Where Do Prouty Donations Go? Spring, 2019

Jennifer Shell at lab table

We will look at a series of drugs traditionally used to treat pancreatic cancer that we have combined with the vitamin B-12 drug delivery system for their ability to selectively destroy pancreatic cancer tumors in conjunction with radiation therapy.

Jennifer Shell, PhD

The Prouty is an annual two-day athletic event to raise funds to support cancer research and support services for cancer patients at Dartmouth-Hitchcock Norris Cotton Cancer Center (NCCC). Thanks to the money raised by Prouty participants, researchers are identifying how to minimize colorectal cancer risk after weight loss surgery, the impact of state Medicaid expansion to cancer patients and new treatments for pancreatic cancer.

Minimizing colorectal cancer risk after weight loss surgery

Weight loss surgery is an effective method for promoting weight loss. However, the surgery may also lead to decreased fiber intake and resulting changes in the gut microbiome that may increase colorectal cancer risk. Diane Gilbert-Diamond, ScD, and her research team are trying to determine how bariatric surgery influences dietary fiber intake and gut microbiome. The team asked trial participants to report on their diet before and after surgery, and to collect small amounts of stool before and after surgery. The team can then sequence the genetic material present in the stool to determine the amount and type of bacteria that are present. “Some gut bacteria are thought to be protective against colorectal cancer,” says Gilbert-Diamond. “We would like to understand if the amount of this type of bacteria changes after bariatric surgery and, if so, how to maintain as much of this beneficial bacteria as possible.” The team hopes that their research will add to the overall understanding of how to maximize health benefits and minimize cancer risk after weight loss surgery. “Increasing our understanding of how weight loss surgery impacts the gut microbiome may help us to develop interventions to maximize patient health and minimize cancer risk following the surgery,” says Gilbert-Diamond.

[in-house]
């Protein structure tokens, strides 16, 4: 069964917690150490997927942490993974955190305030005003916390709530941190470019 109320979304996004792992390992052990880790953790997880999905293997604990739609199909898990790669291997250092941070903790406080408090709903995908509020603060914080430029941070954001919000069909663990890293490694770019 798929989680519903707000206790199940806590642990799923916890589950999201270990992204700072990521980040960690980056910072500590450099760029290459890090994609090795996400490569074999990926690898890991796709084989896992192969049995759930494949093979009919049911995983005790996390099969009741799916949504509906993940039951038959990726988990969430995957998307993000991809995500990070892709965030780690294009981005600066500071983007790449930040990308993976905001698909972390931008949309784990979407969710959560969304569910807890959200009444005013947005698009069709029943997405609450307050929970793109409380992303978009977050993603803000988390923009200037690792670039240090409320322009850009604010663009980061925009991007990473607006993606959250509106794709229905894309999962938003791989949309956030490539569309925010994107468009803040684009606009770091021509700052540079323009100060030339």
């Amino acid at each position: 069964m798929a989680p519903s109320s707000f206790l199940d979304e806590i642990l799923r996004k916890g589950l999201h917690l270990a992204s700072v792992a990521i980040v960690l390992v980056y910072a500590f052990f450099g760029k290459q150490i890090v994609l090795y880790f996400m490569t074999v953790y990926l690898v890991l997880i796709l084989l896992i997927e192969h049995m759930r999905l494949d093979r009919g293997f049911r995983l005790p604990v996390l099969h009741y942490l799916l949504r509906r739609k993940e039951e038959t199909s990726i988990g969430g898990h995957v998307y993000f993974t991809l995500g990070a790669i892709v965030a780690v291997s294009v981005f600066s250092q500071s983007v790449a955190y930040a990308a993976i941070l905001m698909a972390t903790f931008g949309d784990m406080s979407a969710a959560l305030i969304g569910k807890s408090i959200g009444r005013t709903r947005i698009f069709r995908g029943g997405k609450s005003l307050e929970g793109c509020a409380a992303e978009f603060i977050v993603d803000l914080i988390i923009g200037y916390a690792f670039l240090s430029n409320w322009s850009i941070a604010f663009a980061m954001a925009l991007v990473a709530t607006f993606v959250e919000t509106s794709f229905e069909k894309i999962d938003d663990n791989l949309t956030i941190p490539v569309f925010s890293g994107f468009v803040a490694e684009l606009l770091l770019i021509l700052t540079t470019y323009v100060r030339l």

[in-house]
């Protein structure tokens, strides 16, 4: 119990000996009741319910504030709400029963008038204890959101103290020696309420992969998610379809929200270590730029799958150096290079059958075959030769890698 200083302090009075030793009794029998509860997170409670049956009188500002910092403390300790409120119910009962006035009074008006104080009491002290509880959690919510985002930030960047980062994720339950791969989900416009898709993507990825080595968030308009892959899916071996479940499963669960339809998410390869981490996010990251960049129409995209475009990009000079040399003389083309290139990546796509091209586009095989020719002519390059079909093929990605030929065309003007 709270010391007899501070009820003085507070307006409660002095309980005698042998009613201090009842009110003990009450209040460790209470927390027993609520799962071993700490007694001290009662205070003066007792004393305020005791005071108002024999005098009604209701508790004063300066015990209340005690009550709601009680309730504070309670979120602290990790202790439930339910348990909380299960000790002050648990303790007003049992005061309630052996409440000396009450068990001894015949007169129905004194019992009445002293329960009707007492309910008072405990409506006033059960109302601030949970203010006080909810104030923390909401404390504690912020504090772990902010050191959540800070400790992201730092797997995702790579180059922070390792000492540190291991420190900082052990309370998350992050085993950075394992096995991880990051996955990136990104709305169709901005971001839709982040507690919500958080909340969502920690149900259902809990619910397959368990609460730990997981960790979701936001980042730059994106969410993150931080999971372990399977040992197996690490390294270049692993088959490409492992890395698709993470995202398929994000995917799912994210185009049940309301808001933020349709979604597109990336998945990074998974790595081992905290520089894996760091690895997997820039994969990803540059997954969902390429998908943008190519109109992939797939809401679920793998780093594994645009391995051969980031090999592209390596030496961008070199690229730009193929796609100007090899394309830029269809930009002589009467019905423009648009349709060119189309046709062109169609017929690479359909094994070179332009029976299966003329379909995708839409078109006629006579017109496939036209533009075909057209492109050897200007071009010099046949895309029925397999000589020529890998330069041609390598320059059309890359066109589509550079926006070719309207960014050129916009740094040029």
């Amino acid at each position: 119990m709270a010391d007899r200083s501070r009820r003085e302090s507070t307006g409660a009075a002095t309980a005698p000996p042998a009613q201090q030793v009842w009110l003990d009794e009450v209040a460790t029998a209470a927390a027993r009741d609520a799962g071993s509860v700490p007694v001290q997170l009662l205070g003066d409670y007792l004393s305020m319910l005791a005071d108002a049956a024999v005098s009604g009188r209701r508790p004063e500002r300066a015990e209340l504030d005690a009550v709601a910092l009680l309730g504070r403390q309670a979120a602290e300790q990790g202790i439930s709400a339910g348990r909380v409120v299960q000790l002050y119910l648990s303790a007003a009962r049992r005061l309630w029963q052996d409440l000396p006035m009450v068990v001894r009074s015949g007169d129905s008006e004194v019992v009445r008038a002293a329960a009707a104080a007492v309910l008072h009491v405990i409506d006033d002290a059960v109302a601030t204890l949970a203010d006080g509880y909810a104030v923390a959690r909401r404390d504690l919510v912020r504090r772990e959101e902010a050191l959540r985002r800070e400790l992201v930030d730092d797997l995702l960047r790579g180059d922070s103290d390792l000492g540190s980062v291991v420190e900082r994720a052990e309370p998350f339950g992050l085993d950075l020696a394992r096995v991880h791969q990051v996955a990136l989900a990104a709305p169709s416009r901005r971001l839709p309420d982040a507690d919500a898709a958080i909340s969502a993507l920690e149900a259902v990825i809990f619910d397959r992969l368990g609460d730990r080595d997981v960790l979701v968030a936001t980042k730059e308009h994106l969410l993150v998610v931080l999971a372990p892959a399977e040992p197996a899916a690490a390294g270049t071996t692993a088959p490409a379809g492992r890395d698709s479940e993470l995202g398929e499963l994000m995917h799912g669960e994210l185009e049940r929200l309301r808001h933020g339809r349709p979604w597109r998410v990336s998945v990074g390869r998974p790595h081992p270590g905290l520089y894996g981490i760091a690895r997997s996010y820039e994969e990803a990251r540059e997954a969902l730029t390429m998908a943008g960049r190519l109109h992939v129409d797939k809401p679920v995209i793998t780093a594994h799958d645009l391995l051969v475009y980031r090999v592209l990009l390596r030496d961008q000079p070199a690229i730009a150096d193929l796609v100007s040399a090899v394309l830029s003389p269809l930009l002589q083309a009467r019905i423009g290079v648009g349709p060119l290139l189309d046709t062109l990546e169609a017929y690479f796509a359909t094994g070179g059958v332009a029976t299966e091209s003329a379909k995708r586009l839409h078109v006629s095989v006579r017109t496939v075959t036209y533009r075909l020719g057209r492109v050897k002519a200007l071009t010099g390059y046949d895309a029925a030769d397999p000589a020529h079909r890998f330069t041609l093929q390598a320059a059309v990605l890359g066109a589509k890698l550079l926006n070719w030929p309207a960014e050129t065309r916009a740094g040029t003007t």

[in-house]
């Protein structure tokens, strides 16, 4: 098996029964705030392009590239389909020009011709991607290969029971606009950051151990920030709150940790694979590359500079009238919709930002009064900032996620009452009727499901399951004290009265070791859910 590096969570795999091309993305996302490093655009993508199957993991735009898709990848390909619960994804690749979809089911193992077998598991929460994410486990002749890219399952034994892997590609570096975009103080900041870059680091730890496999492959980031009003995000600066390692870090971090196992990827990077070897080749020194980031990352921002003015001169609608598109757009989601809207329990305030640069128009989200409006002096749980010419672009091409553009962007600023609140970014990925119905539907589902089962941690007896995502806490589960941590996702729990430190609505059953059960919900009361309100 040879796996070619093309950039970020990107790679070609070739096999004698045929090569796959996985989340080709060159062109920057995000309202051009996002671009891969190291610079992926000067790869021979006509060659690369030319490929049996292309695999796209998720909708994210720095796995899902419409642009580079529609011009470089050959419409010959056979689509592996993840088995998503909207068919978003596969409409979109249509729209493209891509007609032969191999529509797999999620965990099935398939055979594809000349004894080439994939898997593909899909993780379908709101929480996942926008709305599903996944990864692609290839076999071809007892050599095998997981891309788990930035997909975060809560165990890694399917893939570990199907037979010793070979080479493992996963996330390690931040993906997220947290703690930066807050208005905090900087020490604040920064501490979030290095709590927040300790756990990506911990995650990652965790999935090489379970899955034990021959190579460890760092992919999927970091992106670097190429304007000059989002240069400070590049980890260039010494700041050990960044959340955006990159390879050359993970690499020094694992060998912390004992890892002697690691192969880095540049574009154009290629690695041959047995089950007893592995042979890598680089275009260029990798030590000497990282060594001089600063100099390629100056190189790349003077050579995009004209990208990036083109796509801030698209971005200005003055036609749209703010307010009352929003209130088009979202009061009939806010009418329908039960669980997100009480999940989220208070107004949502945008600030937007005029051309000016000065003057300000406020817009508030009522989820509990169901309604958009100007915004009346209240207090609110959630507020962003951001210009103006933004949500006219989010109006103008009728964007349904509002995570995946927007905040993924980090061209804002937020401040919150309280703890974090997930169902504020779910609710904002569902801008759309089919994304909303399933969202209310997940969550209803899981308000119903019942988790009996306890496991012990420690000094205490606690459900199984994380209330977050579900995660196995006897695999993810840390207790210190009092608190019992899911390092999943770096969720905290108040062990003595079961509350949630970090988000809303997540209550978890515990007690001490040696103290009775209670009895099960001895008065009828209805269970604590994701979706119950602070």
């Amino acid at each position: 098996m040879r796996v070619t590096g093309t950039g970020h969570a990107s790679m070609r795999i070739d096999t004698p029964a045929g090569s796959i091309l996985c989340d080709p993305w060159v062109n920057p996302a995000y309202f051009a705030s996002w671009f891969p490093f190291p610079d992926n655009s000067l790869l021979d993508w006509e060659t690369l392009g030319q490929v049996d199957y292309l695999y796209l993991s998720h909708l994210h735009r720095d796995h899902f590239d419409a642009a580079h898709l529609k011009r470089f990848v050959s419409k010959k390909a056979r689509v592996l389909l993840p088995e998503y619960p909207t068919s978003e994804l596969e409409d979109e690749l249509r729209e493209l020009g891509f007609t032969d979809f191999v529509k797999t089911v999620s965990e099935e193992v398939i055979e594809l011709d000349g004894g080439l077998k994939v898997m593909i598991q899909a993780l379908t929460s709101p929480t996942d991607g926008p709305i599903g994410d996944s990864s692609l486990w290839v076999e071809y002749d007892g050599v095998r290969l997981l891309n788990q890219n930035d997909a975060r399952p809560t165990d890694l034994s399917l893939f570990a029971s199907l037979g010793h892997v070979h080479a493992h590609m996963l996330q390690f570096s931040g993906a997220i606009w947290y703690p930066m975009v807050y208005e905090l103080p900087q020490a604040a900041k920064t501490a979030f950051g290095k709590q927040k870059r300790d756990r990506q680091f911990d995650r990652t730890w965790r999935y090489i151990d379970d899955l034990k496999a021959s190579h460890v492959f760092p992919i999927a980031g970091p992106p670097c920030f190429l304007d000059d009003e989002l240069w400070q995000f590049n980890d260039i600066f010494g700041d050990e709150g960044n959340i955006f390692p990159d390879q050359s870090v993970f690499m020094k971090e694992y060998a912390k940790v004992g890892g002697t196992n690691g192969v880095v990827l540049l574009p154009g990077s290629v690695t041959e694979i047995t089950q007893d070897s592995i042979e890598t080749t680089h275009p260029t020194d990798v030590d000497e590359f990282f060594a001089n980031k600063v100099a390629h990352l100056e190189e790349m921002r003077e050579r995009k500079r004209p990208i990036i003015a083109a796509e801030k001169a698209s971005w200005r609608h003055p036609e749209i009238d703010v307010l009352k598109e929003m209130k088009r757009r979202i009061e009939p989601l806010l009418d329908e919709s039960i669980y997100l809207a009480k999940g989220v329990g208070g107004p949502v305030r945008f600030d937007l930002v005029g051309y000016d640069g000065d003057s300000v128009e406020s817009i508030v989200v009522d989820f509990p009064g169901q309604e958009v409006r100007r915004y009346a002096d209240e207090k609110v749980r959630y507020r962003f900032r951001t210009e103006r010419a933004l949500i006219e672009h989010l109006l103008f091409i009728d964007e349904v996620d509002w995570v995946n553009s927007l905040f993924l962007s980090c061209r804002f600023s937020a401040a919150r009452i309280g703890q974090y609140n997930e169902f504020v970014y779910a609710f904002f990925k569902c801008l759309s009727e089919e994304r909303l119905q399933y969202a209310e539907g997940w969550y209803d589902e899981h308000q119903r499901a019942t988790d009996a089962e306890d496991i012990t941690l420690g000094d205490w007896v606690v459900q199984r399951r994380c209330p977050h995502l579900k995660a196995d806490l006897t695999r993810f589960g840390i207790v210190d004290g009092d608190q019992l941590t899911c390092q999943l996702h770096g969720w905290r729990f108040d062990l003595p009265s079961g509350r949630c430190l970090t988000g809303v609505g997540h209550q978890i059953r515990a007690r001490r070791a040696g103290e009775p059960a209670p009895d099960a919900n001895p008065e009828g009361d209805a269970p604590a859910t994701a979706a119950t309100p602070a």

State Medicaid expansion impacts cancer care

Another Prouty Pilot study led by Andrew Loehrer, MD, MPH, evaluates how state Medicaid expansion impacts access to and disparities in cancer care. Uninsured and underinsured individuals are more likely to already have advanced cancer at the time of diagnosis, and less likely to receive surgery intended to cure some common types of cancers. “The Affordable Care Act expanded insurance coverage to millions of Americans, largely through expanded Medicaid eligibility, and early data suggest that it was associated with earlier diagnosis of select cancers,” says Loehrer. “However, far less is known as to how general these trends are across different states that have various styles of Medicaid.” The team predicts that Medicaid expansion will be associated with earlier stage of cancer at the time of diagnosis and increased likelihood of receiving surgery intended to cure these cancers. They are using state cancer registries to compare changes in diagnosis and treatment of cancer for patients in both Medicaid expansion states and states that did not expand Medicaid eligibility. Advanced statistics will be used to evaluate whether the Medicaid expansion was independently associated with improved care. “This study will lay the foundation for additional work evaluating the influence of individual state Medicaid policy on disparities and equity in cancer care,” says Loehrer.

Improving drug delivery and treatment of pancreatic cancer

Jennifer Shell, PhD, and her team are looking to create a better treatment outlook for pancreatic cancer patients by combining drugs traditionally used to treat pancreatic cancer with the vitamin B-12. This drug delivery system is known for its ability to selectively destroy pancreatic cancer tumors in mice in conjunction with radiation therapy. “This combination treatment will be compared to radiation treatment alone to see if it gives an enhanced effect by utilizing drugs that are activated by the radiation dose,” says Shell. “These drugs are related to vitamin B-12, which is an essential nutrient and therefore nontoxic when administered even when attached to traditional chemotherapeutic drugs. We have found that this B-12 system is selective for tumors, since rapidly dividing cancer cells have an enhanced demand for this vitamin.” The team has been able to selectively transport drugs to pancreas tumors, a notoriously difficult tumor type for drug delivery. “A drug adapted to the vitamin B-12 platform can enter the cell disguised as vitamin B-12, and is only activated when illuminated with light coming from the radiation therapy,” says Shell. “This technology is readily delivered into pancreatic tumors and is activated only where needed, thereby reducing side effects and providing a more effective treatment.”

The 38th annual Prouty fundraiser to benefit Norris Cotton Cancer Center research will be held July 12-13, 2019. Learn more at theprouty.org.